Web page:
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Gambia-Senegal Sustainable Fisheries Project Launched

Aug 20, 2009, 7:34 AM | Article By: Sainey MK Marenah

The United States Embassy, in collaboration with the University of Rhode Island, the World Wildlife Foundation (WWF) and the government of The Gambia on Tuesday August 18th 2009, formally launched the Gambia-Senegal Sustainable Fisheries Project, being supported by the USAID.

The Gambia-Senegal Sustainable Fisheries Project codenamed 'Pa Nafaa' (a Mandinka word for marine benefit) is a five-year project that aims to contribute to the profitability and sustainability of fisheries in The Gambia.

The project was initiated to mitigate the effects of these challenges through integrated approach, while ensuring profitable and sustainable fisheries in The Gambia. Its goal, among others, is to support the government of the Gambia in achieving its fisheries development objectives of poverty reduction, food security, as well as employment and income-generation.

Speaking at the launching of the project, held at the Kairaba Beach Hotel, Antouman Saho, the Minister of Fisheries and Water Resources and National Assembly Matters, said the project is yet another major step in their efforts to achieve sustainable fisheries management and development for increased national socio-economic benefits, particularly for stakeholders in the fisheries sector.

According to him, the fisheries sector has the potential to make significant contribution to economic and social development of the Gambia in terms of food security and improved nutritional standards, employment generation and poverty reduction, revenue and foreign exchange earnings.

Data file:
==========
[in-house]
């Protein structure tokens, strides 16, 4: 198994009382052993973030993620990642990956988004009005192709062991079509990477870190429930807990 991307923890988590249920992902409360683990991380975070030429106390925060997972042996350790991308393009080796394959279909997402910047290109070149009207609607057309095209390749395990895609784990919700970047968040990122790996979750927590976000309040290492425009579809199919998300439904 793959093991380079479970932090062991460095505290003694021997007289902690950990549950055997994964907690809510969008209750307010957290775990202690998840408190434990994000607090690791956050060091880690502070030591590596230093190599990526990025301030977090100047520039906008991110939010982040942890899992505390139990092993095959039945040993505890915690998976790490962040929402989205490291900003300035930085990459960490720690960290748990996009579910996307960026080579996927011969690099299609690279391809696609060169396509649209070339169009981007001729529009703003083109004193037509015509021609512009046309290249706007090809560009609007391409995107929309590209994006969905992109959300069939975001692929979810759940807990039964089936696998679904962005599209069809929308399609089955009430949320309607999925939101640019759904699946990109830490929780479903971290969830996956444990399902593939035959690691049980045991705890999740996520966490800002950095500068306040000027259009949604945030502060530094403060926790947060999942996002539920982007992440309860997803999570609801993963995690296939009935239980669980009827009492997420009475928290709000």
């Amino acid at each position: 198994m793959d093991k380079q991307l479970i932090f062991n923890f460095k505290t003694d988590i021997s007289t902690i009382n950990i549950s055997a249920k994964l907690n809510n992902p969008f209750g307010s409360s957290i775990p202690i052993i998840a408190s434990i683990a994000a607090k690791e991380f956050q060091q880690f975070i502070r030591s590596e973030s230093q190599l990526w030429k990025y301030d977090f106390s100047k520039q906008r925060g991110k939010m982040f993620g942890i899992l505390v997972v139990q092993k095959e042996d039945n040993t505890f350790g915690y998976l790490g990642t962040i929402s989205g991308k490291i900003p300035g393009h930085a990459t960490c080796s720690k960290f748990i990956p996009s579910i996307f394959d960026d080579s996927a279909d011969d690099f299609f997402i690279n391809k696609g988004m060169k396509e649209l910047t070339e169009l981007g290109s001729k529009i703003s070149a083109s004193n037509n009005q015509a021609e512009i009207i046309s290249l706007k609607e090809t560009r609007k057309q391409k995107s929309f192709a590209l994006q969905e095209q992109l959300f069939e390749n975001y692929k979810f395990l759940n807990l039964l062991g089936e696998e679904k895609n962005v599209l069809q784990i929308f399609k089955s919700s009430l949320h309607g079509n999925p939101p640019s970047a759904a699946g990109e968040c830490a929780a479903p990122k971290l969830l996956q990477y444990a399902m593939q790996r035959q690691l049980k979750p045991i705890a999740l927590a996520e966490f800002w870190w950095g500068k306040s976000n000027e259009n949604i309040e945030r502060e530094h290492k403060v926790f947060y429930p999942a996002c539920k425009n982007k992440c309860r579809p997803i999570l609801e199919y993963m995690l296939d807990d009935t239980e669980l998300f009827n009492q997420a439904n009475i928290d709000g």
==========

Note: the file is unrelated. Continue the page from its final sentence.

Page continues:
"The sector presently contributes 4% of GDP and provides direct and indirect employment to an estimated 200, 000 people", he said. This level of contribution to national socio-economic development, he went on, can be increased significantly if the sector is managed and developed in a sustainable manner.

Minister Saho added that "government is fully committed to ensuring that the greater part of the benefits from the exploitation of the fisheries resources accrues to the Gambia and the Gambian people."

For his part, Dr Brian Crawford, the Director of International Programs at the Coastal Resources Center, University of Rhode Island, said an important aspect of the sustainable management is the fact that many of these resources are shared fish stocks that are also harvested by fishermen of the neighboring countries.

He noted that most of the scientific evidence and local knowledge of resource users suggest that the maximum production potential has already been reached for most of the fisheries resources in the region and in some cases even surpassed.

According to him, the project will focus on artisanal fisheries sector, which employs most people and harvest the largest quantities of fish.

"Key fish stocks that the project will concentrate on are sole, shrimp and sardinella that are contained in the government of the Gambia's draft fisheries management plan, as well as the estuarine oyster and cockle fisheries," he stated.